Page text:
Vaping Q&A: Johns Hopkins Expert on E-Cigarettes and Tobacco Alternatives
Last updated September 17, 2019
Vaping-related illnesses and deaths have drawn national attention since they first were documented last month. More than 380 confirmed and probable cases of lung disease and six deaths associated with e-cigarette use have been recorded in 36 states and the U.S. Virgin Islands as of September 11, according to the CDC.
The illnesses and deaths emphasize that there are risks associated with vaping, says Joanna Cohen, PhD, Bloomberg Professor of Disease Prevention and director of the Institute for Global Tobacco Control at the Johns Hopkins Bloomberg School of Public Health.
In this Q&A, Cohen shares her thoughts on myths behind vaping, what’s in e-liquids, how e-cigarettes are marketed to young people, and other issues.
What’s causing the sudden surge in illnesses and deaths related to vaping?
At this point, health authorities have not been able to identify what is causing the illnesses and deaths related to vaping. So far, there has not been one factor—like type of e-liquid, brand, where the vaping device and e-liquid were purchased, etc.—that has been common across all cases.
When will we know what’s behind the cause?
Hopefully very soon. The CDC and FDA are continuing to work around the clock to investigate what is causing these serious health problems.
How would people know if their vaping cartridges are safe?
Vaping is not safe.
The propylene glycol and/or vegetable glycerin that form the basis of e-liquids are generally regarded as safe for ingestion, but we do not yet know the effects when inhaled. The Surgeon General has concluded that nicotine in e-cigarettes can harm the developing brain. Little is known about inhaling flavor chemicals, but some ingredients used as flavorants are clearly harmful when inhaled. And there can be many other kinds of chemicals in the liquids people vape.
People have used vaping devices to vape other substances, including THC. There are no regulations yet on what the e-liquids contain, and there could be contaminants.
No one should be vaping unless they are a cigarette user trying to quit using cigarettes.
What’s your advice for people who used to smoke traditional cigarettes and have switched to vaping since it was supposed to be safer? Should they go back to tobacco?
The only group who should use vaping products are cigarette smokers who are trying to quit smoking, or former smokers who have successfully switched to vaping. If you fully switched and no longer smoke cigarettes, congratulations! Now, it’s important to try to get off vaping products as well because these products are not safe.
If you are in the midst of trying to quit smoking, do not go back to using cigarettes. However, you should monitor yourself for the symptoms associated with the outbreak related to e-cigarette use. The CDC has advice for the public.
Why are flavors in e-cigarettes being targeted for regulations?
Flavors are a focus of regulations because flavored products appeal to youth. Most youth who vape use a flavored product.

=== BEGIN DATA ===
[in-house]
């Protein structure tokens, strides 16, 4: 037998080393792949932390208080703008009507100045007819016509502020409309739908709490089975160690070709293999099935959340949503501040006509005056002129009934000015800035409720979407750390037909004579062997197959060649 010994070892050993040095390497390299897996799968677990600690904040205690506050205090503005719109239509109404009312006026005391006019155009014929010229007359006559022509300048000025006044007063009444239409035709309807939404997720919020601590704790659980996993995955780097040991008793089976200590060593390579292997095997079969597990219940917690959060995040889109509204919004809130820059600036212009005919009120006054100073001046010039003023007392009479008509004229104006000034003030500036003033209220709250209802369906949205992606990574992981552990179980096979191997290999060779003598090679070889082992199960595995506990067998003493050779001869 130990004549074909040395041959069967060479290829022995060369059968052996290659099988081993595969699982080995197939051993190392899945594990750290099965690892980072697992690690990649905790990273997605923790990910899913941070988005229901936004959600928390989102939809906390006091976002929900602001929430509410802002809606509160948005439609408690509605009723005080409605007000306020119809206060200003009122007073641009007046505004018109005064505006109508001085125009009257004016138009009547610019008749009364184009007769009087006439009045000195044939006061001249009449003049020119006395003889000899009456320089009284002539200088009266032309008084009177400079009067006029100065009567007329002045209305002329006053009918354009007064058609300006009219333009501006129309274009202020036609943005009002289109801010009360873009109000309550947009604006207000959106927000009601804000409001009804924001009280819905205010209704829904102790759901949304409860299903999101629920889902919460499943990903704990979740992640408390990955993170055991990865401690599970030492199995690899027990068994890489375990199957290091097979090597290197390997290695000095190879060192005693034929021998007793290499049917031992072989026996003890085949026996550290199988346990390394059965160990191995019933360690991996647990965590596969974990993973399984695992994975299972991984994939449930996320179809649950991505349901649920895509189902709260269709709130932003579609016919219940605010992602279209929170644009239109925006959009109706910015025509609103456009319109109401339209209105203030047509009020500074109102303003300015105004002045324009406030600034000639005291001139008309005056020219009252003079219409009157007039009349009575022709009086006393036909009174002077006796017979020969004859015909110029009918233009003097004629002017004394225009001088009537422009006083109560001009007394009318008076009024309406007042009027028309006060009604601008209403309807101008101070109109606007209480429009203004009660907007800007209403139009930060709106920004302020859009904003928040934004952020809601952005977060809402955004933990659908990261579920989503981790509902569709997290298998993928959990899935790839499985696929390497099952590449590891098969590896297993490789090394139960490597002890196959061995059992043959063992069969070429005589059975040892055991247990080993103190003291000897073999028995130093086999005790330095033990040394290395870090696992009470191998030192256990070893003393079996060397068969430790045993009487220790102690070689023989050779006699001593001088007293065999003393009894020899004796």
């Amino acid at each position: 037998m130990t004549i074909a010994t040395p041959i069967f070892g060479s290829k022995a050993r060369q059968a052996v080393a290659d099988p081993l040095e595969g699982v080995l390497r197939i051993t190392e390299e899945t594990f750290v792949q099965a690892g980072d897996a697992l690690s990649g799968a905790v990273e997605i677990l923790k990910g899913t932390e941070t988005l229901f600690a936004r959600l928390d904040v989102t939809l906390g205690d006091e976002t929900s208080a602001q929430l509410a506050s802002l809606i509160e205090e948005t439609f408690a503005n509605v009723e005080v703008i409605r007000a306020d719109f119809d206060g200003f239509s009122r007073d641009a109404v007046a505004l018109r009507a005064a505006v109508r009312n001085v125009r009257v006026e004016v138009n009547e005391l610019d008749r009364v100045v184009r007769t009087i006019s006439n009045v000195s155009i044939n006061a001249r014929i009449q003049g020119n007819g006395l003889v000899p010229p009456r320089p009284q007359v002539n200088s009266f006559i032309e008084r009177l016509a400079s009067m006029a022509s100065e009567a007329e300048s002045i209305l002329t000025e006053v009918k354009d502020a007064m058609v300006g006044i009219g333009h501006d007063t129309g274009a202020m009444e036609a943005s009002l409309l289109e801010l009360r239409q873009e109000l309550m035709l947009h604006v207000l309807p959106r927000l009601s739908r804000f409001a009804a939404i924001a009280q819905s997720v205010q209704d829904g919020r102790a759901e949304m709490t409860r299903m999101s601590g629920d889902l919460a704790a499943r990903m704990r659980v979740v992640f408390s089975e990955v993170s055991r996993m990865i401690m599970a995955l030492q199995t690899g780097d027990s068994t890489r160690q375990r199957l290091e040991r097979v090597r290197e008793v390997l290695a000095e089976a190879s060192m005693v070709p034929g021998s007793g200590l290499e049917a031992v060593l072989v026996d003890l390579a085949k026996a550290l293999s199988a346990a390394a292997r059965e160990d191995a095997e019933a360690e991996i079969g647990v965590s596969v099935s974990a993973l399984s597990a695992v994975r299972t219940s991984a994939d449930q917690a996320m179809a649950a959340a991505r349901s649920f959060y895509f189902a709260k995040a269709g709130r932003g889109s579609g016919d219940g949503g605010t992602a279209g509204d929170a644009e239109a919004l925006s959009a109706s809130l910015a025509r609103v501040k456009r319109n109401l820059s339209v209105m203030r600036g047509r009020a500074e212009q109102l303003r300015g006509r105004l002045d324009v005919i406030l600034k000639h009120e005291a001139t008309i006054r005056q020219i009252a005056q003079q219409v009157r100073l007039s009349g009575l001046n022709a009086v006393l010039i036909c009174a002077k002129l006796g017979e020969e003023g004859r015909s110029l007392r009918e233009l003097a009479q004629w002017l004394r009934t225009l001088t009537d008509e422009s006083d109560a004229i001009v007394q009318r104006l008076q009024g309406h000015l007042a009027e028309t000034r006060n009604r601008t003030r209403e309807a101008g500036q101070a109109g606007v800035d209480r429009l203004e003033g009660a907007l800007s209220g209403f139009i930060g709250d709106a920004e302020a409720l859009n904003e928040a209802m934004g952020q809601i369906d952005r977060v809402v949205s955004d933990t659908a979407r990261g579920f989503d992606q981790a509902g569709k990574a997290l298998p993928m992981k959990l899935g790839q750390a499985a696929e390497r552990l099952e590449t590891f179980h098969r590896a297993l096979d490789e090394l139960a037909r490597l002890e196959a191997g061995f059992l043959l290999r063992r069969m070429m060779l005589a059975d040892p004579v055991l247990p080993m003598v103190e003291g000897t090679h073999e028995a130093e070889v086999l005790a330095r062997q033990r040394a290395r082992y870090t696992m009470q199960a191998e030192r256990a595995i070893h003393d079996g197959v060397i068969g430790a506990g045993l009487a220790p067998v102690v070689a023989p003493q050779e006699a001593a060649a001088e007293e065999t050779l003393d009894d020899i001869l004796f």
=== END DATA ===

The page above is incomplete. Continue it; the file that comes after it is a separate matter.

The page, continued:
How has vaping been marketed to children and young people?
Youth have been exposed to a marketing for e-cigarette products through a range of channels, including social media/social influencers, product displays in stores, and ads outside of stores.
What laws on e-cigarette sales to young people exist?
The Public Health Law Center tracks e-cigarette laws at the state level. There are laws related to vendor licenses, product packaging, taxes, and sales to minors. Michigan recently announced that they are using an administrative rules process to ban the sale of flavored e-cigarettes unless and until they are authorized for sale by the FDA. Last year the city of San Francisco banned the sale of flavored e-cigarettes.
The FDA requires a warning on liquid nicotine. Last week the President indicated that unauthorized flavored e-cigarettes will have to come off the market, but no timelines are available yet. The Institute for Global Tobacco Control tracks e-cigarette policies at the country level.
What are some common myths/perceptions about vaping that are refuted by evidence?
One common myth is that vaping is safe. E-cigarettes have been available for just over 10 years, and there is evidence that these products can result in negative effects on our lungs, breathing, and cardiovascular system. E-cigarettes are NOT safe. Cigarettes are also not safe; in fact, they are extremely lethal. So if cigarette smokers have tried various approaches to quitting smoking, unsuccessfully, it is felt at this time that they can try to use e-cigarettes to help them quit cigarettes.
What should schools do about young people and vaping? Pediatricians? Parents?
No one other than cigarette smokers trying to quit smoking should be using e-cigarettes.
Schools should prohibit vaping … but realize that when they find a student who is vaping, that student needs their help to get off e-cigarettes. The same with parents and pediatricians. They should advise kids not to use e-cigarettes, and then provide help and support to quit if their child or patient is using these products.
What’s Big Tobacco’s role in e-cigarettes?
All major tobacco companies own e-cigarette brands. For example, Altria has a 35% stake in Juul. RJ Reynolds Vapor company is a subsidiary of RJ Reynolds American and markets the Vuse line of e-cigarette products.
For more information on vaping and tobacco issues:
E-cigarettes, Juuls and Heat-Not-Burn Devices: The Science and Regulation of Vaping—Hopkins Bloomberg Public Health